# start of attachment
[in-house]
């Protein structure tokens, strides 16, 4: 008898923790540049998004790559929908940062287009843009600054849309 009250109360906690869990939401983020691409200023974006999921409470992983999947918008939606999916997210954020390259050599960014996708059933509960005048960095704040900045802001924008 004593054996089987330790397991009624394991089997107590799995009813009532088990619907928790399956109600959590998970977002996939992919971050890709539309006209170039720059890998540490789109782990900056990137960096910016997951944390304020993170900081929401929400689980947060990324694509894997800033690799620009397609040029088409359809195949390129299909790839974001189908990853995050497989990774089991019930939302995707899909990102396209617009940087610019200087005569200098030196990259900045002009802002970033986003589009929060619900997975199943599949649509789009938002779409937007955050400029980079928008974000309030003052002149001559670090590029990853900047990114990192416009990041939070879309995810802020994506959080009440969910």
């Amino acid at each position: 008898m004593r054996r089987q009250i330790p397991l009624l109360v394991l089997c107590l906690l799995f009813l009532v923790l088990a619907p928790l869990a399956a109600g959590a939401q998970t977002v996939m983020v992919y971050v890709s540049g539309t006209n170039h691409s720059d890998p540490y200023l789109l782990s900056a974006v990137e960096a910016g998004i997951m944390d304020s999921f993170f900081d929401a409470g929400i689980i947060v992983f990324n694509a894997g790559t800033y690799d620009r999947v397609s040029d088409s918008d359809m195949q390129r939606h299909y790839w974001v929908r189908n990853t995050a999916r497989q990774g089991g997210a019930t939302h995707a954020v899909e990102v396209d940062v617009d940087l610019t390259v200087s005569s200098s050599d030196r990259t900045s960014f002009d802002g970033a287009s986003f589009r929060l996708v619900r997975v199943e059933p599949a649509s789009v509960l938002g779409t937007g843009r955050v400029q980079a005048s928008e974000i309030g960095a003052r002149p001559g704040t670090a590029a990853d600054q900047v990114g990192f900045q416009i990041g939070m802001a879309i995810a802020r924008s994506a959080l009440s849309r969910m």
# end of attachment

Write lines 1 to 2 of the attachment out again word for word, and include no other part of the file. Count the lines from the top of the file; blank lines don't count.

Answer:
[in-house]
């Protein structure tokens, strides 16, 4: 008898923790540049998004790559929908940062287009843009600054849309 009250109360906690869990939401983020691409200023974006999921409470992983999947918008939606999916997210954020390259050599960014996708059933509960005048960095704040900045802001924008 004593054996089987330790397991009624394991089997107590799995009813009532088990619907928790399956109600959590998970977002996939992919971050890709539309006209170039720059890998540490789109782990900056990137960096910016997951944390304020993170900081929401929400689980947060990324694509894997800033690799620009397609040029088409359809195949390129299909790839974001189908990853995050497989990774089991019930939302995707899909990102396209617009940087610019200087005569200098030196990259900045002009802002970033986003589009929060619900997975199943599949649509789009938002779409937007955050400029980079928008974000309030003052002149001559670090590029990853900047990114990192416009990041939070879309995810802020994506959080009440969910």